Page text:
Global demand for animal proteins is foreseen to increase by 22% (Figure 1). Thus, one of the main challenges for 2050, in addition to meeting the high expectations in terms of food production, is facing the various issues which threaten food quality and safety, as well as land management and sustainable beef production. This will directly influence how we will raise and feed our animals to meet consumers needs.
Pasture production, adopting supplementation technologies, as well as an adequate pasture management, are tools for the production of “green” beef, which allows land use optimization, increased stocking rates as well as higher gain rates per area and individual. Among the technologies available for pasture supplementation, nutritional additives play a key role. Nutritional additives are chemical or natural substances such as antibiotics / ionophores and natural additives such as polyphenols. In general, the use of additives improves weight gain and feed conversion rates by 3 to 5%, by improving animal health and rumen function.
However, there is a growing demand for antibiotic-free animal protein production, either coming from direct consumer market or by government legislation. With these restrictions, which technological alternatives are left to the producer? The answer lies in nature, or better in plants, where research shows great potential for plant extracts, or rather tannins, as additives that may help improve animal performance and health (Mueller-Harvey, 2006).
Among these natural solutions, tannins stand out for their scientifically proven effects, which have an impact on feed intake, protein metabolism, ruminal function, and antimicrobial activities, working as ruminal flora modulator with reduction in enteric methane emissions.
The best-known effect of tannins is associated with their ability to complex proteins (Zelter et al., 1970), and reduce protein degradation by increasing the flow of metabolizable protein to the intestines (Mezzomo, et al. 2011), as well as lower rumen urea activity (Carrasco et al. 2017). All this allows nutritionists to manipulate diet formulas or supplements, reducing plant protein and increasing NNP usage, reducing formula costs. Carrasco et al. 2017, also observed a strong change and balance in the rumen microbiota, with a reduction in methanogenic bacteria and an increase in Firmicutes family bacteria, especially Ruminococcaceae bacteria, which are associated with higher energy efficiency. All these characteristics make tannins performing additives in protein / energy supplements for grazing animals, with superior results to antibiotics.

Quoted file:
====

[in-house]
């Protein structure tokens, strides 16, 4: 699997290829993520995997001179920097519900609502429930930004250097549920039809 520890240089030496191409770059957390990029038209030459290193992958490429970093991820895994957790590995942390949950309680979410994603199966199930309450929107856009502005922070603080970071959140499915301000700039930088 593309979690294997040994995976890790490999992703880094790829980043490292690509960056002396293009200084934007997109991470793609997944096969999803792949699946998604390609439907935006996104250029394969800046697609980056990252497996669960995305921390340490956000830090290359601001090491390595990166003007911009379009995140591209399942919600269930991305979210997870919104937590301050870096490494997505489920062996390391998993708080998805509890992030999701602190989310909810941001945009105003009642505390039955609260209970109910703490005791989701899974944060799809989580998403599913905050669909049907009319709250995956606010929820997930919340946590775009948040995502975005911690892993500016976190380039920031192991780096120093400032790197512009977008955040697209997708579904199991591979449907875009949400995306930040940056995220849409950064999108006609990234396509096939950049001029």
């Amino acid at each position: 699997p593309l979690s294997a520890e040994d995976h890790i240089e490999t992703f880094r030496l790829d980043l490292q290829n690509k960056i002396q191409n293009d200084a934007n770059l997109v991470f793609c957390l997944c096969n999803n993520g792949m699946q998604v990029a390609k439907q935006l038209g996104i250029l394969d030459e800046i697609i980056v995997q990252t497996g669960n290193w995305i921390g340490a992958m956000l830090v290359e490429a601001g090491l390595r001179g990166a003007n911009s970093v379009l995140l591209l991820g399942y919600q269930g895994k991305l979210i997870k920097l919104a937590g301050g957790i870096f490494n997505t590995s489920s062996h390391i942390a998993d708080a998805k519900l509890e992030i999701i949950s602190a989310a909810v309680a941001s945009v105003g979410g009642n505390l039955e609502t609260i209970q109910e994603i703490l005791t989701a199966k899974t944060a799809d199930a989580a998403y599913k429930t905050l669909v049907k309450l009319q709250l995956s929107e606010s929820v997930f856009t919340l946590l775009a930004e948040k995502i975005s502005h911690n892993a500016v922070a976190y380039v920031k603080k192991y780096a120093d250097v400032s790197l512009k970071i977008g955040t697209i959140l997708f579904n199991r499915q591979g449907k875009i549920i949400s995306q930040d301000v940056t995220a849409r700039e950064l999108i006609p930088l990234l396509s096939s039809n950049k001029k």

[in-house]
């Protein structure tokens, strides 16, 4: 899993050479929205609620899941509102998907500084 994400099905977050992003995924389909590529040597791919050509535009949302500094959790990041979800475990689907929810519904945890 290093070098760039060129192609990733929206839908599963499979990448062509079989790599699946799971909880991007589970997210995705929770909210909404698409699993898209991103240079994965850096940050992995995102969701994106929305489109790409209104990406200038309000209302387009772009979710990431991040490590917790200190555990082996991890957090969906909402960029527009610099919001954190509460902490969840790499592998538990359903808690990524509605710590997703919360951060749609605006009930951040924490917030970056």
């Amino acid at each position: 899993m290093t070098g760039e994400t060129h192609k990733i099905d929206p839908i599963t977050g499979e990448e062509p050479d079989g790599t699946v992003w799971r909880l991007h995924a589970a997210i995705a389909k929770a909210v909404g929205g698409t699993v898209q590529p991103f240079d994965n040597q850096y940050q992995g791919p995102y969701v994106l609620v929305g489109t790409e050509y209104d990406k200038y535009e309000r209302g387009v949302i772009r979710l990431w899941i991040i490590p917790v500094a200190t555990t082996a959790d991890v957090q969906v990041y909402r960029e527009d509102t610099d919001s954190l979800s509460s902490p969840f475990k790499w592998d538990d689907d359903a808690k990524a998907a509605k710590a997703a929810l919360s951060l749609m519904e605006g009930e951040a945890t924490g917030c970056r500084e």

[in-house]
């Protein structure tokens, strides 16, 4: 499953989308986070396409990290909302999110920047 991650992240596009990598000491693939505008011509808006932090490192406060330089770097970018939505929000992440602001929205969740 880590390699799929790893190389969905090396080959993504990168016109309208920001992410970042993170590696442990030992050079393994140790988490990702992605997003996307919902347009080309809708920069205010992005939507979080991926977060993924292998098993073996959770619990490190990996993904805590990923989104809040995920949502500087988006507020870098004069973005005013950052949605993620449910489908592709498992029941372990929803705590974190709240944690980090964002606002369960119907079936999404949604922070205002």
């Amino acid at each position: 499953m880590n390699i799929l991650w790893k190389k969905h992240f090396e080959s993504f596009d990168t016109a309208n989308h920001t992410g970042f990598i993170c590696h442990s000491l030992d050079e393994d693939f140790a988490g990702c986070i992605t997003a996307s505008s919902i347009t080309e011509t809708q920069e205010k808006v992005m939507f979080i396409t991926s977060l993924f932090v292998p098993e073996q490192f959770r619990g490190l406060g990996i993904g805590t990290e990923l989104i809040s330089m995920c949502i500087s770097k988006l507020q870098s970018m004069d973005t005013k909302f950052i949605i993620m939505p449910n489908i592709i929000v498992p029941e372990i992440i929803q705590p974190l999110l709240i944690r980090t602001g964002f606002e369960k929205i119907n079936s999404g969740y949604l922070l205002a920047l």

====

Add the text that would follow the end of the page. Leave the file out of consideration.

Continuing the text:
In this context, a field work was developed comparing the use of Monensin (MN) and Virginiamycin (VM), with Silvafeed® ByPro, a blend of plant bioactives, rich in tannins, specifically formulated for ruminants nutrition. Sixty Nellore cattle were used, 20 animals per treatment, in Brachiaria Brizantha pastures from May to September (dry season). The supplementation was protein based, with an estimated consumption of 0.1% live weight and 45% crude protein.
As shown in Table 1, the supplementation with Silvafeed® ByPro resulted in greater weight gains compared to MN and VM, respectively (0652 x 0.531 and 0.579 g / day), which represented significantly greater total gains (89.95 x 73.3 and 79.9 kg). Ingestion of Silvafeed® ByPro supplements as well as VM were similar, however MN did not reach the expected consumption, probably due to palatability.
Growth performance of animals was better in Silvafeed® ByPro group, which was 12% more than VM and 22% more than MN. These results demonstrate that ionophores or antibiotic additives can be replaced by this blend of plant bioactives, and it will provide better gains in the rearing of grazing calves with low protein supplements.
Another trial, assessing 465 commercial farm steers feeding on Brachiaria Brizantha pastures, during the rainy season, was focused on the comparison between an untreated control group and a group fed a Silvafeed® ByPro diet, at the finishing of grazing beef cattle. The feedlot included 465 Nellore or Nellore crossbred animals, with an initial average weight of 430 kg, distributed on 17 paddocks, and supplemented with 0.5% of the live weight of an energy protein supplement (25% CP), with or without the use of Silvafeed® ByPro.
The above results highlight the absence of interaction between treatment and breed groups. Silvafeed® ByPro treated steers showed higher daily and total weight gain than control (1,181 x 0.842 kg / d and 127.46 and 79.13 kg, respectively). These gain rates reflected significantly in higher final weight (548.74 x 517.04) and carcass weight (297.21 x 277.84 kg).
The inclusion, within the diet of grazing animals, of Silvafeed® ByPro, a blend of plant bioactives rich in tannins, proved to be an excellent natural solution to improve weight gain in the rearing and finishing of grazing beef cattle. Most of these effects can be attributed mainly to the improvement in protein utilization, as well as the better balance of the rumen microbiome, also causing greater digestibility of forage.